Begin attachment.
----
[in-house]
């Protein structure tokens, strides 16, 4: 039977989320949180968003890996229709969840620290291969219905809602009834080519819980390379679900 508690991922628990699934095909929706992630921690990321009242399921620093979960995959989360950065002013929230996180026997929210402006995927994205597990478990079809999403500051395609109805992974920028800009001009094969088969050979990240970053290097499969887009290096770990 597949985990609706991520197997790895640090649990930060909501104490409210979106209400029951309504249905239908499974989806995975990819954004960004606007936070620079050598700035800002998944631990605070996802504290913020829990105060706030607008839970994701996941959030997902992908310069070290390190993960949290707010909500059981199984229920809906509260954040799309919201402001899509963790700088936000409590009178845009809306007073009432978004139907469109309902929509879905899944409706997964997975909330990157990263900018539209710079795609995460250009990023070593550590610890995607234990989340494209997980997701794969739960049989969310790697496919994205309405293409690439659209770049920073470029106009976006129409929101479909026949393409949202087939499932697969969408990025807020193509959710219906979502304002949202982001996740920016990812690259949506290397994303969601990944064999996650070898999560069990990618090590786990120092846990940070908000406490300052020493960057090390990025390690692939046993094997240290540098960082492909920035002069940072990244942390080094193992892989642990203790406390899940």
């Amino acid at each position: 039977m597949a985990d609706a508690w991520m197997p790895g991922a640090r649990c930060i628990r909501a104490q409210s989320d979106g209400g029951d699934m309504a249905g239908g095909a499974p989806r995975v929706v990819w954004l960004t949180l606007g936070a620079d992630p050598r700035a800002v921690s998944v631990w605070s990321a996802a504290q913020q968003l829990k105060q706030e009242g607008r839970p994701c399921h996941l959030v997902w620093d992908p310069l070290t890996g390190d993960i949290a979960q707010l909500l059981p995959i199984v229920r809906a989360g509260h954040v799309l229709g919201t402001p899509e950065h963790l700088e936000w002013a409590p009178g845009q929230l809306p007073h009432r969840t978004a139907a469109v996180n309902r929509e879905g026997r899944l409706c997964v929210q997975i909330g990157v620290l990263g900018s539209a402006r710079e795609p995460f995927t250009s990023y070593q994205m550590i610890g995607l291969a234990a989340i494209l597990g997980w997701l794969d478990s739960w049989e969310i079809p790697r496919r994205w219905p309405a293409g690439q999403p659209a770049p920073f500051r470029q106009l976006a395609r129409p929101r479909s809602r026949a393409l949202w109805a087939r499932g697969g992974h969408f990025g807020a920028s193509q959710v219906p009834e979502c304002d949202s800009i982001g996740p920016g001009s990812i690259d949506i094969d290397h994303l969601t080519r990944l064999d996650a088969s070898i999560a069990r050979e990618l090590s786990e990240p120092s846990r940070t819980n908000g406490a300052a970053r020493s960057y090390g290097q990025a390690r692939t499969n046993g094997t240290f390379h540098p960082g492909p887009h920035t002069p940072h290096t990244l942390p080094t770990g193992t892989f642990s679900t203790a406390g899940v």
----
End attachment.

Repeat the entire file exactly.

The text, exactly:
[in-house]
């Protein structure tokens, strides 16, 4: 039977989320949180968003890996229709969840620290291969219905809602009834080519819980390379679900 508690991922628990699934095909929706992630921690990321009242399921620093979960995959989360950065002013929230996180026997929210402006995927994205597990478990079809999403500051395609109805992974920028800009001009094969088969050979990240970053290097499969887009290096770990 597949985990609706991520197997790895640090649990930060909501104490409210979106209400029951309504249905239908499974989806995975990819954004960004606007936070620079050598700035800002998944631990605070996802504290913020829990105060706030607008839970994701996941959030997902992908310069070290390190993960949290707010909500059981199984229920809906509260954040799309919201402001899509963790700088936000409590009178845009809306007073009432978004139907469109309902929509879905899944409706997964997975909330990157990263900018539209710079795609995460250009990023070593550590610890995607234990989340494209997980997701794969739960049989969310790697496919994205309405293409690439659209770049920073470029106009976006129409929101479909026949393409949202087939499932697969969408990025807020193509959710219906979502304002949202982001996740920016990812690259949506290397994303969601990944064999996650070898999560069990990618090590786990120092846990940070908000406490300052020493960057090390990025390690692939046993094997240290540098960082492909920035002069940072990244942390080094193992892989642990203790406390899940």
């Amino acid at each position: 039977m597949a985990d609706a508690w991520m197997p790895g991922a640090r649990c930060i628990r909501a104490q409210s989320d979106g209400g029951d699934m309504a249905g239908g095909a499974p989806r995975v929706v990819w954004l960004t949180l606007g936070a620079d992630p050598r700035a800002v921690s998944v631990w605070s990321a996802a504290q913020q968003l829990k105060q706030e009242g607008r839970p994701c399921h996941l959030v997902w620093d992908p310069l070290t890996g390190d993960i949290a979960q707010l909500l059981p995959i199984v229920r809906a989360g509260h954040v799309l229709g919201t402001p899509e950065h963790l700088e936000w002013a409590p009178g845009q929230l809306p007073h009432r969840t978004a139907a469109v996180n309902r929509e879905g026997r899944l409706c997964v929210q997975i909330g990157v620290l990263g900018s539209a402006r710079e795609p995460f995927t250009s990023y070593q994205m550590i610890g995607l291969a234990a989340i494209l597990g997980w997701l794969d478990s739960w049989e969310i079809p790697r496919r994205w219905p309405a293409g690439q999403p659209a770049p920073f500051r470029q106009l976006a395609r129409p929101r479909s809602r026949a393409l949202w109805a087939r499932g697969g992974h969408f990025g807020a920028s193509q959710v219906p009834e979502c304002d949202s800009i982001g996740p920016g001009s990812i690259d949506i094969d290397h994303l969601t080519r990944l064999d996650a088969s070898i999560a069990r050979e990618l090590s786990e990240p120092s846990r940070t819980n908000g406490a300052a970053r020493s960057y090390g290097q990025a390690r692939t499969n046993g094997t240290f390379h540098p960082g492909p887009h920035t002069p940072h290096t990244l942390p080094t770990g193992t892989f642990s679900t203790a406390g899940v």